Yeah. And that’s, that’s certainly like a great that really sort of amps up that that anticipation as people come in, you know? Oh, yeah. I missed that, don’t you? Oh, my God. I do. You know, it’s funny, because I mentioned Hamilton, but you know, it’s I you know, I watched I’d seen Hamilton live and I watched it in the when they came out of Disney plus last year. And all it really did was – it was fun – it was fun to see it. But it really made me miss being in a theatre.
Karen Ancheta 11:09
Yeah, I know.
Phil Rickaby 11:11
Yeah. Have you have you in all of this time this this this time when we haven’t been able to be in theatres? Have you? Have you dipped into digital performance at all? Have you been involved in any any, like zoom plays or anything like that?
Karen Ancheta 11:24
Oh, my God, I feel like I’m just like, chained to my computer. I, I don’t know if I didn’t realise that this would happen. But I’ve just been involved in so many different things because of digital, digital magic. In all different capacities, like yeah, I mean, in the past, I mean, love and Hamilton. So if I want to go to Toronto to see theatre, see my colleagues see some amazing work, I – it’s a day trip.
Phil Rickaby 11:57
Karen Ancheta 11:58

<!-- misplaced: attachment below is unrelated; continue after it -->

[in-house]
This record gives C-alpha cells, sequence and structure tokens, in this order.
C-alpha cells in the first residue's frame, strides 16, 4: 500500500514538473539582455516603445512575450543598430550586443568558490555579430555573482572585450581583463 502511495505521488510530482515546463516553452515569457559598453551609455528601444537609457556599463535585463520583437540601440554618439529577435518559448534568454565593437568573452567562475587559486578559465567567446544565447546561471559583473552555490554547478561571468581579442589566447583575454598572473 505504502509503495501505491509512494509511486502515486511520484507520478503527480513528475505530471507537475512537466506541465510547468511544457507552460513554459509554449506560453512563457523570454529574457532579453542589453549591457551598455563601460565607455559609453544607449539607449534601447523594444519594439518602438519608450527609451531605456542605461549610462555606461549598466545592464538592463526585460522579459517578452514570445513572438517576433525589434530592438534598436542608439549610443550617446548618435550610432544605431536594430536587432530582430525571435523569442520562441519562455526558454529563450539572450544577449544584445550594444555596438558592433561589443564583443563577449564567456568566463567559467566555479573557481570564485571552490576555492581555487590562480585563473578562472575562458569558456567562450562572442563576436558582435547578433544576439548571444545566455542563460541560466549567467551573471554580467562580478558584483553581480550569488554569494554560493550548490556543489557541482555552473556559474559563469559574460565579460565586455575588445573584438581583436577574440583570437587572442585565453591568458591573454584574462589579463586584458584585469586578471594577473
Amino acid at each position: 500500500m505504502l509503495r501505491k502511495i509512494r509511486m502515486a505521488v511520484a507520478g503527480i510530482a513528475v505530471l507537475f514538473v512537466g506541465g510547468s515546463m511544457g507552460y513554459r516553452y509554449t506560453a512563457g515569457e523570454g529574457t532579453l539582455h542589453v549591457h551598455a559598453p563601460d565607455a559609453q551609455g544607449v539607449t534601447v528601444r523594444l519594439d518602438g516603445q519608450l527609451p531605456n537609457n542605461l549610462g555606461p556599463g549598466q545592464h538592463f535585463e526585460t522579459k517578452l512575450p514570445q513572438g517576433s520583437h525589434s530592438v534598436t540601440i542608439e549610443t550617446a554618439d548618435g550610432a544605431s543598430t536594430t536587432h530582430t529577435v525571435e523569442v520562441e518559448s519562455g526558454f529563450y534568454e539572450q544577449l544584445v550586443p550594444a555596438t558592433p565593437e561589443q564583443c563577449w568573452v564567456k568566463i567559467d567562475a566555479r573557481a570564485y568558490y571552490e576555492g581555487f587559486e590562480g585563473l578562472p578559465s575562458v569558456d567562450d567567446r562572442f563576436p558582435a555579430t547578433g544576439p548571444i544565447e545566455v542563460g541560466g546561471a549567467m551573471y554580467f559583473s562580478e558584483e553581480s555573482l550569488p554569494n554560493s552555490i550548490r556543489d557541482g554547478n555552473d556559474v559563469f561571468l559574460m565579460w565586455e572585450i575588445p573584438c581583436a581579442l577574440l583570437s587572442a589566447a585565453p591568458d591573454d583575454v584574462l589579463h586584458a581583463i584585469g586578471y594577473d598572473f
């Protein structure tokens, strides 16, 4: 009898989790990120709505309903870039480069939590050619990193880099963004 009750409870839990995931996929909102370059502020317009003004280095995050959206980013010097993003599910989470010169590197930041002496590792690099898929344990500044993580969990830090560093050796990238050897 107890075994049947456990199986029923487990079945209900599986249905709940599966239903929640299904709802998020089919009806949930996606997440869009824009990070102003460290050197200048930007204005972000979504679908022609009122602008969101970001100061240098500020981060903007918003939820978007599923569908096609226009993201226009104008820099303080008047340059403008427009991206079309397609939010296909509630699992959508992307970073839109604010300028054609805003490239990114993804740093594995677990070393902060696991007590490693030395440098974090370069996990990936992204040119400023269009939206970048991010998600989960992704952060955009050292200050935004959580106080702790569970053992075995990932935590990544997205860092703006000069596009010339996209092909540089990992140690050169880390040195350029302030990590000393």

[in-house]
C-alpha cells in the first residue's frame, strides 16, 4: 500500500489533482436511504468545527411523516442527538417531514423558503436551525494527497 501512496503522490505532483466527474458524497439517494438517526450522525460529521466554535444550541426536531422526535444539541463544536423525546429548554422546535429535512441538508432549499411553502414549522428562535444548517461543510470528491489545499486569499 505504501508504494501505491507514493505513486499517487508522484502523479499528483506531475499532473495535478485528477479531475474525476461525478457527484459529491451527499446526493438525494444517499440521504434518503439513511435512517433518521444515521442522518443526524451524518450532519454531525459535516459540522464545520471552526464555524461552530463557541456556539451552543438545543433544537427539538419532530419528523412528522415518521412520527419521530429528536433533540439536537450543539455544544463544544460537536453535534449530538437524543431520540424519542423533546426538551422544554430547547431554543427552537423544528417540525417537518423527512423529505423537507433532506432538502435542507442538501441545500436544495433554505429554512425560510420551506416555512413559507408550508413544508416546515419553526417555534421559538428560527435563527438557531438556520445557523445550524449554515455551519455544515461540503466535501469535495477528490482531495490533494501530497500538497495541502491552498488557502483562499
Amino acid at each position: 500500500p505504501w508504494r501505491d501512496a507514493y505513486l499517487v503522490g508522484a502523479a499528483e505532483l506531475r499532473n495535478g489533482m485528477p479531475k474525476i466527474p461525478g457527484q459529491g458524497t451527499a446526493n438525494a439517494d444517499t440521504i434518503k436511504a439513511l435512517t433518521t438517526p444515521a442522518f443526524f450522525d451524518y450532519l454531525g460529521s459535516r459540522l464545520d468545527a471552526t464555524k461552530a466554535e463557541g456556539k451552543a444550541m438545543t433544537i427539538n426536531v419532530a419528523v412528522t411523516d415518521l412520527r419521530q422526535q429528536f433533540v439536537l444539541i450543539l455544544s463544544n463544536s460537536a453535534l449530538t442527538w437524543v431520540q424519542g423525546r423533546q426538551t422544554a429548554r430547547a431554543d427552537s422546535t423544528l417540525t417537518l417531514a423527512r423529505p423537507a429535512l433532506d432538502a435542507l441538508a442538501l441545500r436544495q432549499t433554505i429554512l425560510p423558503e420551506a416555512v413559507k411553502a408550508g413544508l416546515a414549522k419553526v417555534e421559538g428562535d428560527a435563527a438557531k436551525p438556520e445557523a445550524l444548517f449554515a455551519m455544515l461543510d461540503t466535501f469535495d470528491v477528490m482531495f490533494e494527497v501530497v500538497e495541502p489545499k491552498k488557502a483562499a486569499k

like I have to. Okay, okay. Okay. And I felt really bad that I couldn’t come out all the time. You know, I’ve got kids. And I remember the first time that I turned on the computer and got my digital ticket, and I was like, Okay, I’m just gonna put dinner on really quickly here. And then I could go back to watching and I was like, Oh, my gosh, I think I like this. Like, I didn’t have to drive all the way in and I can I know, it’s not the same. It’s not the same. But it’s, it’s, I’ve seen more than I have in a long time. And I’ve participated. People will say, Hey, can you can you come online? You know, there’s a there’s what do you call a new play development? thing that’s happening, I’d love you to sit in. That’s like, Okay, sure. And I didn’t have to go anywhere. It’s like, Alright, and here you go. I’ll send you my notes. Like that was that was pretty cool. I yeah, I right now, I’m My head is spinning. There’s a lot of things happening digitally, in my world right now. Everything from let’s see community engaged art, with different different groups, some in Toronto, some spread out. I’ve got storytelling things that are happening happening here in Hamilton. I was doing Vocal Coaching for Humber College, I’m going to be adjudicating for the NTS drama fest. I am what else am I doing? That just, oh, well, I’m working for it, just all these things that I’ve been able to engage with just by sitting in my little corner and my computer. So it’ll be interesting to see what happens, like, wasn’t this busy before?